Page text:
πŸ’ Never Shoot Without Dual Card Slots | Fstoppers

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I've never shot Sony but I imagine they're like most dual-slot cameras. Setup in the menu will determine how the camera handles the cards.


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mirrorless camera with dual card slots

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If you paid any attention to the launch of Canon and Nikon's first full frame mirrorless camerasβ€”the EOS R, Z6, and Z7β€” you'd have noticed.


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mirrorless camera with dual card slots

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Posted: Nov 14, BE.


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mirrorless camera with dual card slots

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New Canon EOS R due in with 70MP sensor, IBIS, dual card slots a High Megapixel camera is % certain," wrote Mirrorless Rumors.


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mirrorless camera with dual card slots

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I never shoot anything without dual card slots, and neither should you. enemies do with these new Nikon and Canon mirrorless cameras.


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mirrorless camera with dual card slots

B6655644
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I've never shot Sony but I imagine they're like most dual-slot cameras. Setup in the menu will determine how the camera handles the cards.


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mirrorless camera with dual card slots

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Cameras with dual card slots typically offer various modes of operation. First, it is are the Canon EOS R and Nikon Z6/Z7 mirrorless cameras.


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mirrorless camera with dual card slots

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B6655644
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I've never shot Sony but I imagine they're like most dual-slot cameras. Setup in the menu will determine how the camera handles the cards.


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mirrorless camera with dual card slots

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B6655644
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I've never shot Sony but I imagine they're like most dual-slot cameras. Setup in the menu will determine how the camera handles the cards.


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mirrorless camera with dual card slots

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B6655644
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I never shoot anything without dual card slots, and neither should you. enemies do with these new Nikon and Canon mirrorless cameras.


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mirrorless camera with dual card slots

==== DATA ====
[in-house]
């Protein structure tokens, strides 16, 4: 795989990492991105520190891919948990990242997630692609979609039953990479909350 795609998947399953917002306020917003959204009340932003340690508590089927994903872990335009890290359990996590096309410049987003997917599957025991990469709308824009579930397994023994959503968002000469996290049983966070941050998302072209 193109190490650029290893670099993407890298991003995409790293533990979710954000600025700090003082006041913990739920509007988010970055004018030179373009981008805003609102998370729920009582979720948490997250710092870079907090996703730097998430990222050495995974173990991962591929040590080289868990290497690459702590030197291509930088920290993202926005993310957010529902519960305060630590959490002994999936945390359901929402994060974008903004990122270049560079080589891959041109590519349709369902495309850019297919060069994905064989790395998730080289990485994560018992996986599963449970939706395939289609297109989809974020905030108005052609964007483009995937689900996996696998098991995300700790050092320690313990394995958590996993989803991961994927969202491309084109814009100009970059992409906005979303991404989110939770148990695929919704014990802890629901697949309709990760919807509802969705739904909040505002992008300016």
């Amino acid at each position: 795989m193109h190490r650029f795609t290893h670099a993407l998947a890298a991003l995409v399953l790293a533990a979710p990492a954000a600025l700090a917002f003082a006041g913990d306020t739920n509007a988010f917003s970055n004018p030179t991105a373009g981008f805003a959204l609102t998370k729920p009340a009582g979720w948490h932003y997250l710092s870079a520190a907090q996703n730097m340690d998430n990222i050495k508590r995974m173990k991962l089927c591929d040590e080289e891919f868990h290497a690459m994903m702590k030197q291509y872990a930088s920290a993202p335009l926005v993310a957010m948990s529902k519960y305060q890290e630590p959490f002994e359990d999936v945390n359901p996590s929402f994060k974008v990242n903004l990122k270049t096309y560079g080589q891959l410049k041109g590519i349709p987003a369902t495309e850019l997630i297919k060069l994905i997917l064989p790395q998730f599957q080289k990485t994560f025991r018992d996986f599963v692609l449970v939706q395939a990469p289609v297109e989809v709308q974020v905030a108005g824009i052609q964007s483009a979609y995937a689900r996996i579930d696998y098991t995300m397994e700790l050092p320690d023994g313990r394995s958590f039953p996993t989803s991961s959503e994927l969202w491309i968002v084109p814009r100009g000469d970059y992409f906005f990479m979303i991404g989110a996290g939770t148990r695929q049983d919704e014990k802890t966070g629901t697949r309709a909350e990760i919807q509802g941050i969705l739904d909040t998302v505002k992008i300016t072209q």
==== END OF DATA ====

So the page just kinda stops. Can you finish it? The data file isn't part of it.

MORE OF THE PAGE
But while the raw file would be corrupted, the JPEG file on the other card slot would be unaffected and could be edited normally. Virtually all cards experienced some data corruption after years of use - many of them experienced complete corruption of the entire card, to the extent that no data could be read or written," Dr. I know cards aren't going to fall out of my camera and because I use two cards, I know that me losing my cards is much more likely than both cards being corrupted and unable to recover any files. CFast doesn't have flimsy pins like compact flash. Constant improvement by card manufacturers have led to fewer card failures, but they still happen. I once shot an important job for a big client on 35mm transparency film. The idea of corralling children again to repeat the same groups as before resulted in a set of photos where everyone just looks angry and frustrated.{/INSERTKEYS}{/PARAGRAPH} As Dr. Wischkaemper said, eventually they all cards he used suffered some corruption or data loss. I never shoot anything without dual card slots, and neither should you. Even though that card corrupted during the shoot, I didn't lose a single file because I shot everything to two memory cards. Of frames Capa took on D-Day, only 8 were salvaged after the darkroom assistant turned on too much heat while drying the film. I don't think this is a straw man at all β€” but we should be thankful of the ability not to depend on a single point of failure if we don't have to. Another way you can minimize risk is changing out memory cards before they fail. I don't even want to know how many counterfeit memory cards I have used over the years because I didn't buy exclusively from authorized retailers. My cards are only formatted at home, placed in my camera, and only come out when it is time to ingest. SD cards have exposed pins and are flimsy built. Wischkaemper said. But you won't see it from me. I don't shoot weddings and don't obsess over it but all my cameras do have dual cards slots as the author said, if it is worth shooting, it is worth protecting the images. To shoot a wedding with a single camera is reckless, cameras also fail no matter how many slots they may have. I run two SD's but the second lives for overflow, and saying as each are I really don't need it but you never know if you run out of space. Each mounted slide was half of the previous image and half of the next. I don't see two slots as a necessity saying as plenty of people were perfectly fine without it before it was a thing. You can minimize risk by buying good memory cards from authorized retailers. I mean But a good takeaway from this is to rotate or transition to new cards periodically to avoid even having the possibility of corruption. Being brand new is no guarantee of anything. I won't take the risk. When you have formatted cards for years, it becomes a habit you can do without thinking and so if you never format during a shoot, you will never format the wrong card out of habit. Replace the cards before they corrupt. In the film days, the lab even a pro lab was less reliable than a modern card. I am all about minimizing risk and there are several ways you can do that. CF pins only bend if the photographer jams a CF card into a camera with some reckless force. In the time between starting this article and finishing it, I had two photoshoots. The lab a well-regarded lab in a big city processed the film fine, but when they mounted the slides, someone screwed something up and cut all the image in half. In the second one, a compact flash card actually corrupted and was not recoverable. Luckily, times have changed and technology has advanced. It's more of a circuit board like connector that is much sturdier than pins. Surely you can use the 2nd slot and everyone would do so, if your camera has one, but you guys did not read the whole article. I actually think shooting with smaller cards and switching them out will make you more prone to lose images, because I think the more likely event is human error than card corruption. But cards can still corrupt at any given moment, so every time I take a picture, it is written to card slot A and card slot B. If you ruined the film by not properly rewinding it or in the development process, it was gone and there was nothing you could do. I am wondering what he is doing? We accepted and were often terrified by the risk. Never will I format a card during a shoot. I shot tons of pictures and never had a corrupted card or corrupted raw. Wischkaemper also happens to be a talented amateur photographer, so he understands the importance of memory cards to photographers. If someone steals all my gear after a shoot, I still have the primary images. I've never bent a pin That was true in the film days and true now. Two is one and one is none. You can also do what I do and have a bowl of old cards on a shelf for no particular reason other than I might one day use that 1GIG 80x card from I only use new cards purchased from authorized retailers and I change them out regularly. I am fanatic about not losing any files, be it for clients or just myself. I had cards fail on me twice -- one was well used, second card bought the week prior the failure. CF cards and CFast cards have tiny pins that bend. I tried several different software solutions, but all of them failed to recover the images on the card. Thomas Campbell is a sports and marketing photographer based in Houston, Texas. Sell them or keep them as emergency backup. This stuff happened. For years, photographers shot single images on single frames of film. And I'm sure D-Day would've wreaked havoc on the camera no matter what; it's war after all. More likely than a card corruption problem, though, is human error. I save client photos on 3 different backups. I wouldn't have even tried to recover the files if I was not in the middle of writing this article because every image was safely on my other card. My clients pay me to deliver, and I sure couldn't ask them to redo a wedding because the kiss didn't save to my memory card correctly. A lot of photographers suggest using smaller cards and changing them out more frequently. I am really excited to see what my friends, colleagues, and sworn enemies do with these new Nikon and Canon mirrorless cameras. It doesn't have to happen. I choose to use raw to card A and JPEG card slot B for a couple reasons, but the main reason is when I shot Canon, I noticed that sometimes the raw file would corrupt when I was hitting the buffer, which was often on the horrible buffer and slow write speeds of the 5D Mark III. Really, do you not even consider the physical characteristics of a card to see how reliable they will be? To place all cards in the same category and say they are all the same is ludicrous. Besides, if you're shooting with an F, I'd wager that your film is probably more reliable than the camera at this point. It's not like it prevented us from using cars duh". Of course not all cards are the same, but all cards have some potential for failure. It happens, right? After a shoot, my used primary cards go into a Think Tank Pixel Pocket Rocket and that stays tethered to me. XQD is the only card format in the new Nikon Z7. Check out the Fstoppers Store for in-depth tutorials from some of the best instructors in the business. Large cards are all I use β€” large enough where I do not need to switch out cards during a shoot. But you do NOT need to buy a new Camera just because of 2 slots. My secondary cards stay in the cameras. If it is worth shooting, it is worth protecting those files. I may fall behind the times on this new technology but the risk of losing irreplaceable images for a client is going to be substantially lower. Despite the great specs and form factor, I won't buy either for one simple reason: neither one has dual card slots. Both from reputable brands and retailers. It's not always a function of time. One of my card was bought in December and stopped working about four months later. The CF cards were, without question, the weakest part of the system. If I could have simultaneously shot two rolls at a time, I would have. I'll bet you Robert Capa wishes he had a second copy of all the images he shot as he landed with Company E on Omaha Beach for the first wave of attacks on D-Day. My camera on the other hand, did screwed up before. {PARAGRAPH}{INSERTKEYS}In the past few weeks, Nikon and Canon have released their new mirrorless offerings, the Z7 and R, to much fanfare. Yea, you're right Got cha". When not using his Nikons, he enjoys spending time with his family, working on cars, and cheering on the Aggies. I've heard countless stories of camera bags being stolen, memory cards falling out of pockets, or photographers thinking they backed up the card, then shooting over it without getting all the files.